When asked if they had a chance to read a daily newspaper yesterday, just 31% of Americans say they read a newspaper, the lowest percentage in two decades of Pew Research Center polling. When online news consumers are later probed separately if they happened to read anything on a newspaper website, the total rises to 37%, but even this more inclusive measure of newspaper readership is on a downward trajectory. Four years ago 43% reported some kind of newspaper reading, in print or online. These percentages still may miss some people who access newspaper content indirectly through secondary online sources such as news aggregators or search engines.Though radio as news source has lost 37% of its audience since 1991 and television has dropped 15%, newspapers lost almost 45% of their direct news audience.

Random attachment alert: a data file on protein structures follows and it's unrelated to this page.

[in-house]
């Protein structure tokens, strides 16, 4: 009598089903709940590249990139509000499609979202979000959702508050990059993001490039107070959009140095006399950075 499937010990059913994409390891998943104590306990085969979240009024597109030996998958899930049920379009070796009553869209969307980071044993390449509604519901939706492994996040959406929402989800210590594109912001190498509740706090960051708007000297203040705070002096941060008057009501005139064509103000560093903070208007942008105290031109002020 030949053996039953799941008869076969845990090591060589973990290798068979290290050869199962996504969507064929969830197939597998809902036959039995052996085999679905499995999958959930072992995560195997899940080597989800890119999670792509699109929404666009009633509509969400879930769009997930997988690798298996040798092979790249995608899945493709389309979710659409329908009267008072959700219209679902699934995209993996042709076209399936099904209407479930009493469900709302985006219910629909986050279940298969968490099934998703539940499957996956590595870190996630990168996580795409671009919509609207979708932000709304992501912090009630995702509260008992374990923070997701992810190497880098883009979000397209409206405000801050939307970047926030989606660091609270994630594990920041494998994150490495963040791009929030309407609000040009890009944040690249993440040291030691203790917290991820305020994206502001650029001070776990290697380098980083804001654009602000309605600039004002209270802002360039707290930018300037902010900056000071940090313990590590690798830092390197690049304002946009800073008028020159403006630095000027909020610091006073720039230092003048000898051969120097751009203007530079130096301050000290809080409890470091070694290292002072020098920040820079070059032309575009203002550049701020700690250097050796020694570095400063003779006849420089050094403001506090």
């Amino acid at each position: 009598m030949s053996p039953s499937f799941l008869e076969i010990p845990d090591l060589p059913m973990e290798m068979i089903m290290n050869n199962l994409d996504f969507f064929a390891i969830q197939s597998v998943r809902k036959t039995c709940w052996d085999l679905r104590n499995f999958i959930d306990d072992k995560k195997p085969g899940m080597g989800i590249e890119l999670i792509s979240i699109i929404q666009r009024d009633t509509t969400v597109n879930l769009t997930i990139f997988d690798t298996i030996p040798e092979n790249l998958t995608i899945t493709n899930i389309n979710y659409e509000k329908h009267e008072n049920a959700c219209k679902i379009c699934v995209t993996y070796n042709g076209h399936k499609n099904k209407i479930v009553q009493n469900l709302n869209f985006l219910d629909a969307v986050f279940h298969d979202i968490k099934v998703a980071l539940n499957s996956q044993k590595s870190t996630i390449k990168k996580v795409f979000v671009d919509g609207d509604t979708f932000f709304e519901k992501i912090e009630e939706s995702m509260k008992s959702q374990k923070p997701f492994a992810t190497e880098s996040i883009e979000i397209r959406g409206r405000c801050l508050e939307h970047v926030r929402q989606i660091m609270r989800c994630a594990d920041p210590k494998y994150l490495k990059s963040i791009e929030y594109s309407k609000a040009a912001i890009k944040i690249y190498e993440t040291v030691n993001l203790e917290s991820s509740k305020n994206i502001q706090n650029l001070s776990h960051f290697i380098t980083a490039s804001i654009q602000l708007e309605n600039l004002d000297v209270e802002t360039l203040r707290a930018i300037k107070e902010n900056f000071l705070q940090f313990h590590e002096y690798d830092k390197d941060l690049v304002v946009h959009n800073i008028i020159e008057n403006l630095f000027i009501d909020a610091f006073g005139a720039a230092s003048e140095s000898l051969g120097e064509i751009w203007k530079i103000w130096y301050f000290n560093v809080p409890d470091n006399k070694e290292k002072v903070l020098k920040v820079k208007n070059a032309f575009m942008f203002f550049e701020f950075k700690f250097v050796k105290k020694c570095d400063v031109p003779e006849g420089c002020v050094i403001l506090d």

More bad news is that a big chunk of the fall off for newspapers came in just the last four years at a time when both TV and radio had a more or less stable news audience.
Daily audiences for TV and radio, by contrast, are holding steady. Television remains the most prevalent source of news; 58% of Americans say they watched the news or a news program on television yesterday, a percentage that has changed little over the past decade. About a third (34%) say they listened to news on the radio yesterday, which is little changed from recent years, but far lower than during the 1990s.H/T Michael Barone
ADDITION: One reason why Oregonian readership continues to decline.